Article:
Growing up in a female majority household, it all comes down to how you believe the products will do to your skin pre-expiration & expiration date.
My sister, she has hoarding problems – she would buy new products and use them fresh, leaving the old ones untouched. She never bins, she collects. She rarely has spots, but her skin is extra sensitive – a little tug on her skin and the mark remains for three months.
My mother, on the other hand; when her skincare products are about to expire – she shelfs them in the fridge. Her motto, “If it’s in the fridge, it’s fine.” But she still looks great, no wrinkles and aging beautifully. Dermatologists hates her.
As for myself, I could not justify how ridiculously meticulous I am when it comes to product expiration. I toss them when they expire – sometimes often sooner than when what was written on the bottle. I realized that there is no reason to hoard bottles of skincare products at a young age (unless the bottles are photogenic). Crusty mascaras and facial toners’ ingredients separated in the bottle definitely will not end well for anyone.
All products degrade over time, even with different formulas. Most products are required to list expiration dates, or ‘Period After Opening’ recommendation. Basically, the shelf life of a product depends on the ingredients and formula, and most of the time – how you store and care for your products.
Now, how long does it take for you to toss products?
If you place your beauty cabinet near the heat and under the sun, the results: the active ingredients would become less and less active by time you’re about to use it. Time, as well as exposure to humid or damp air also play a role.
For a product to be effective, it has to be as fresh as possible.
Ahead, are rules when it comes to investigating your products’ shelf life.
6 Months Up to A Year: Moisturizers
I once met a dermatologist whom have told me that most moisturizers only lasts between six to twelve months once it’s opened. He told me to avoid anything that comes in a jar as it’s prone to be exposed to bacteria – a shorter shelf life. Instead, he advises to purchase moisturizers with pumps. It lasts longer and well-protected. It is always vital to search for changes in the texture, color, or smell of the product; a surefire sign to toss it out.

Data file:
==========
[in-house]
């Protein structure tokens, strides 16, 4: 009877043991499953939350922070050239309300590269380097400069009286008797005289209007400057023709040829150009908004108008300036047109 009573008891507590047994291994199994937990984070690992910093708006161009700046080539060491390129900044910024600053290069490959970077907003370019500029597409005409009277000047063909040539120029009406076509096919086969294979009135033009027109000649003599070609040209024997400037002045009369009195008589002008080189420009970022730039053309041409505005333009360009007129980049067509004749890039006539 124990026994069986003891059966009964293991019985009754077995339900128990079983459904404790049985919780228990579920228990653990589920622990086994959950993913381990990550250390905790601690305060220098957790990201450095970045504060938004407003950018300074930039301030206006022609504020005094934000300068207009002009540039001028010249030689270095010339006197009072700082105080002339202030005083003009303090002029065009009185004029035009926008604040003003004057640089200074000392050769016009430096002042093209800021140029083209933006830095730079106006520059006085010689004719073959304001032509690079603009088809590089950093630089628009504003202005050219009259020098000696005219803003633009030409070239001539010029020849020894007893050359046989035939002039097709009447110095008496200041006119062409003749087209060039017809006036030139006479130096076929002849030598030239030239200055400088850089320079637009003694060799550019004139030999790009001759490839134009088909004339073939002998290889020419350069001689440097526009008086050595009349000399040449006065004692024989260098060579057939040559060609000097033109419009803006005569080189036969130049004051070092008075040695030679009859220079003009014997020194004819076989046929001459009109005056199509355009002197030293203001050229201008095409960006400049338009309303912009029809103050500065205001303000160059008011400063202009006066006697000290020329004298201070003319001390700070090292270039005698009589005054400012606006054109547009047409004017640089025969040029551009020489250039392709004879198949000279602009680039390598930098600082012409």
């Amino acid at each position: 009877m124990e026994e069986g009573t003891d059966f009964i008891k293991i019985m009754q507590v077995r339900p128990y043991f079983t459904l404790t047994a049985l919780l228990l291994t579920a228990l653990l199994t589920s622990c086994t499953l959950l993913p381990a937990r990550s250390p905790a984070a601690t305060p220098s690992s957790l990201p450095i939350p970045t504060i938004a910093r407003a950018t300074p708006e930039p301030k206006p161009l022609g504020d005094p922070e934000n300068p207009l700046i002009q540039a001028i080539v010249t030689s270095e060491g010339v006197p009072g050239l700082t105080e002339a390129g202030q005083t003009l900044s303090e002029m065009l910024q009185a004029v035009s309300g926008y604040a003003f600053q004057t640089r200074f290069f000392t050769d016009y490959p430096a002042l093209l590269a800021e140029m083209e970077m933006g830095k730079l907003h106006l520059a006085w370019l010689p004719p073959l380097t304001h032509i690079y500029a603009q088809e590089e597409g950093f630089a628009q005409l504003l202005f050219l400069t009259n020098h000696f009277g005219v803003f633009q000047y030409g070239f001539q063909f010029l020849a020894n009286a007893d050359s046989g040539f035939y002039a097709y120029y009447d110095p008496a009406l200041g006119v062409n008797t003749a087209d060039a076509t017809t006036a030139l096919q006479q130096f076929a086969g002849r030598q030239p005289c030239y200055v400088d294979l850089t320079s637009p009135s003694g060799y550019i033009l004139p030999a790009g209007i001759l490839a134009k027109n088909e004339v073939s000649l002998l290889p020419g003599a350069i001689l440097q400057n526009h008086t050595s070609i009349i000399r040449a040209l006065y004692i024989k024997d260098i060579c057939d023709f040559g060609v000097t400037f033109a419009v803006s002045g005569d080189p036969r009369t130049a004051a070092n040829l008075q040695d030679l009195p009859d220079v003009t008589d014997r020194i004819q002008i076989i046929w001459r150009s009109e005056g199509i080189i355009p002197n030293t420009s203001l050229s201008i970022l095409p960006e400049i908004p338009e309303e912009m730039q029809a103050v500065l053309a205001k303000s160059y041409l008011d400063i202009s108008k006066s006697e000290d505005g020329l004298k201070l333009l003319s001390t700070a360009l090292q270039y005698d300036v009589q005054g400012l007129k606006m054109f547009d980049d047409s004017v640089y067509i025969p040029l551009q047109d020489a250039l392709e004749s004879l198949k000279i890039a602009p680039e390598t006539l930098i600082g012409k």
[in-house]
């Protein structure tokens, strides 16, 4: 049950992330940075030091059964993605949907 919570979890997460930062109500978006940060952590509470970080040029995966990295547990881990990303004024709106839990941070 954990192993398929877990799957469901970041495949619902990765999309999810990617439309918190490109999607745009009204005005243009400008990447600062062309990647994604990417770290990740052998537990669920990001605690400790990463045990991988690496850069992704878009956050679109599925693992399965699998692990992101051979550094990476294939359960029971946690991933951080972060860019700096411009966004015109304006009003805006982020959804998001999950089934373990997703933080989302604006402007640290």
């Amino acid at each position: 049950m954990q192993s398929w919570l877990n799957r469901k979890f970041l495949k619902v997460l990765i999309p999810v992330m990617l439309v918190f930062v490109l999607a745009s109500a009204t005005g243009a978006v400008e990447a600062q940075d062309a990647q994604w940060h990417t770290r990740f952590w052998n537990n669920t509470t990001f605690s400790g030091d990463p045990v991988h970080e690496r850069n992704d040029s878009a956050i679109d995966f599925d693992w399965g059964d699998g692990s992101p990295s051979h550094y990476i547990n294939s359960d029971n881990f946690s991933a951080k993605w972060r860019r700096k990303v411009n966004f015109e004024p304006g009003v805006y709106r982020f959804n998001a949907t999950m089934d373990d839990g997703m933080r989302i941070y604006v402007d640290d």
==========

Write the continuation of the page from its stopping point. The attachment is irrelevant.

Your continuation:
Six to Nine Months: Serums
Due to the high performing ingredients, serums have a slightly shorter shelf life; from six to nine months. In addition, exposure to air will oxidize formulas such as vitamin C or other ingredients, losing their effectiveness. To protect the formulas more, it is recommended to purchase serums with airless packaging.
Six months to One Year: Face Wash
Different formulas of cleansers require different time to be tossed into the bin. For instance, if kept in a dark, cool place, oil-based cleansers can last up to a year. Meanwhile, water-based cleansers should be used within six months or closer. Although, in particular for cleansers that include BHA, AHA, or enzymes that can degrade or oxidize quickly.
Approximately One Year: Oils
Oils can last for a year or longer, and are more resistant to bacteria rather than water-based products. If not stored properly, these products can go rancid. Additionally, look for products with natural antioxidants such as Tocopherol for oil stability.
One to Two Years: Body Lotions
Similar to moisturizers, body lotions can last up to a year or two – depending on the formulation and exposure to bacteria. It is important to notice the changes in the product to determine if it has gone bad.
Expiration Date Check: SPFs
Despite the expiration date, SPFs can expire at an accelerating rate if not handled properly. Here’s an advice: do not left it out in the sun or in the car. Consider replacing if you have done that before.
Six Months to A Year: Foundations
After a six months to a year duration, non-powder face makeup and foundation should be binned . To monitor these products for changes is important; you would also have to be mindful on the tools for application that you have been using, such as brushes and sponges. If you don’t regularly wash your tools, you’ve been spreading the bacteria all over your skin.
Three to Six Months: Mascaras
For every three to six months, your eye products such as eyeliners and mascaras should be replaced . If you’re using a pencil eyeliner; you should sharpen before every use, otherwise you’ll spread the bacteria into your eyes!
One Year: Lip Glosses
When it comes to my mouth and eyes, I prefer to put fresh products. Even though lip glosses and lipsticks can last to two to three years of shelf life, the most I recommend is only a year.
So take a peek in your beauty cabinet — who knows, you might find yourself going shopping next Tuesday.